The Two Cultures of Higher Education in the Twenty-First Century and Their Impact on Academic Freedom

By Jeffrey L. Buller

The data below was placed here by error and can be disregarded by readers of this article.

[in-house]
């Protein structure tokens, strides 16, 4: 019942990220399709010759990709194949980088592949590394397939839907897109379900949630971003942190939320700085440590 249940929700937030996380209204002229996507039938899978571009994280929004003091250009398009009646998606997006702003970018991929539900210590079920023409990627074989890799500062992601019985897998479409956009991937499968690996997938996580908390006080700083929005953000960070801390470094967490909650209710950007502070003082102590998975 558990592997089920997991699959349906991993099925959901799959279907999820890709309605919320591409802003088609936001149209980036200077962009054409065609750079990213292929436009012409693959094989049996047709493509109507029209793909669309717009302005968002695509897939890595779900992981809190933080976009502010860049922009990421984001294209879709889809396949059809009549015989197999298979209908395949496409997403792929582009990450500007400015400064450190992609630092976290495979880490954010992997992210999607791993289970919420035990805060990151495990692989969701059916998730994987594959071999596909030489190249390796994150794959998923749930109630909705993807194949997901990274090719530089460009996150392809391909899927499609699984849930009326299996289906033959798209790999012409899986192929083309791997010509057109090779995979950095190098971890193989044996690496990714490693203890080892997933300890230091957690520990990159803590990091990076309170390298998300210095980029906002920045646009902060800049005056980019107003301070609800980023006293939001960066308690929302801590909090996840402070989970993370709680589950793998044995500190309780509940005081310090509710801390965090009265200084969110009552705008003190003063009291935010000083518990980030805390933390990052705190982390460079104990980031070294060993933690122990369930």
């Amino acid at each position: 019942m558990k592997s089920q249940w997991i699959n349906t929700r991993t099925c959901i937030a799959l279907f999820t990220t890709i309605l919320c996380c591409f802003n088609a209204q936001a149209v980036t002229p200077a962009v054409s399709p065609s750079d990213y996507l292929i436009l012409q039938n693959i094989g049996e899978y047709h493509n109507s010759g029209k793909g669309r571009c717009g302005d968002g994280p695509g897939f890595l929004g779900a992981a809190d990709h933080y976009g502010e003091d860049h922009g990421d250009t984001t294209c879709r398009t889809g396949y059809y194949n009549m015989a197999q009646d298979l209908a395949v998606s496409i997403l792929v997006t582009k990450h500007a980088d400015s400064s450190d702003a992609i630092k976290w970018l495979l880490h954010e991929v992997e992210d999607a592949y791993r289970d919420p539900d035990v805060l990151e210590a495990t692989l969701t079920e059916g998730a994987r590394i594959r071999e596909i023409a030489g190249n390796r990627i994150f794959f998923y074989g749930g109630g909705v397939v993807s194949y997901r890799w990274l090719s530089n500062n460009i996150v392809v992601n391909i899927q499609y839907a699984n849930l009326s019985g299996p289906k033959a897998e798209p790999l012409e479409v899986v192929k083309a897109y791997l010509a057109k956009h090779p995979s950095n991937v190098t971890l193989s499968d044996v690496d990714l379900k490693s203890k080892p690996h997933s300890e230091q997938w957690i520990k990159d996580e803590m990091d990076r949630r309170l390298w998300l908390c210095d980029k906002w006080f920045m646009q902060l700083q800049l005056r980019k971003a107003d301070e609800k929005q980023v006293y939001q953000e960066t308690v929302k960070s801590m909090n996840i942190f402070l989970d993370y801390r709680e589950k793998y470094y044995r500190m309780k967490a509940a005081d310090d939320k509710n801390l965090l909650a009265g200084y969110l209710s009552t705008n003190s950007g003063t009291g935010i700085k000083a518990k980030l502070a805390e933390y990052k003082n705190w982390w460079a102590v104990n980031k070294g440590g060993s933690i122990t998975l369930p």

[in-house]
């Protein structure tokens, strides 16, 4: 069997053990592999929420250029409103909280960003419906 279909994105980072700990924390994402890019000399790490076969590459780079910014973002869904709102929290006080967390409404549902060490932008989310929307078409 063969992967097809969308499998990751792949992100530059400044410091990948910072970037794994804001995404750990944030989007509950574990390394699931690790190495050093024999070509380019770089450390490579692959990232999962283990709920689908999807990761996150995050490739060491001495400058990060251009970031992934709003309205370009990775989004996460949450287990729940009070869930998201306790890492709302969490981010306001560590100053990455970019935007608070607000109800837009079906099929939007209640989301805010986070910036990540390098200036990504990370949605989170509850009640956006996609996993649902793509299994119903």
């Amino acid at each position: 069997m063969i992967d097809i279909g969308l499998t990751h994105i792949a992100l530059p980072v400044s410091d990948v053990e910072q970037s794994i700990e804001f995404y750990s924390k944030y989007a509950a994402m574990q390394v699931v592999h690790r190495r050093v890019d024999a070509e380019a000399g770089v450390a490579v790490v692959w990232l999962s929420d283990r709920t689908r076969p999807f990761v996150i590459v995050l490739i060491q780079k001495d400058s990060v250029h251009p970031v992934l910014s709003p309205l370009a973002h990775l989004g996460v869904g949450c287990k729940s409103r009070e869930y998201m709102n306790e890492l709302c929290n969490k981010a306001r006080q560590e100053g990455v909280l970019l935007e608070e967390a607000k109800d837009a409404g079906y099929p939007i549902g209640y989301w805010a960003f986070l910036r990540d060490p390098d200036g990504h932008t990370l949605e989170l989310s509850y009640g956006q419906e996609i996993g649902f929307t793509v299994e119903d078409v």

Like C.P. Snow's two cultures of the humanities and the sciences, a new bimodal view of higher education is becoming increasingly important at the start of the twenty-first century: one that sees the goal of universities as developing "the whole person" and another that sees it as largely or even exclusively in terms of job training. The problem many academics face is that the culture of higher education that regards it as preparation for a career is now widely shared by legislators, members of governing boards, and others who set the budgets or colleges and universities. Because of this divide, there is increased pressure on administrators and professors alike to shift the focus of higher education away from pure research to applied research and to appraise both the teaching and research missions of higher education on the basis of their returns on investment. Moreover, faculty members in the arts, humanities, and social sciences find themselves increasingly working in an environment in which most of the attention and funding is being redirected to the STEM disciplines. This article explores ways to bridge the gap between these two new cultures before the potential damage to academic freedom becomes irreparable.

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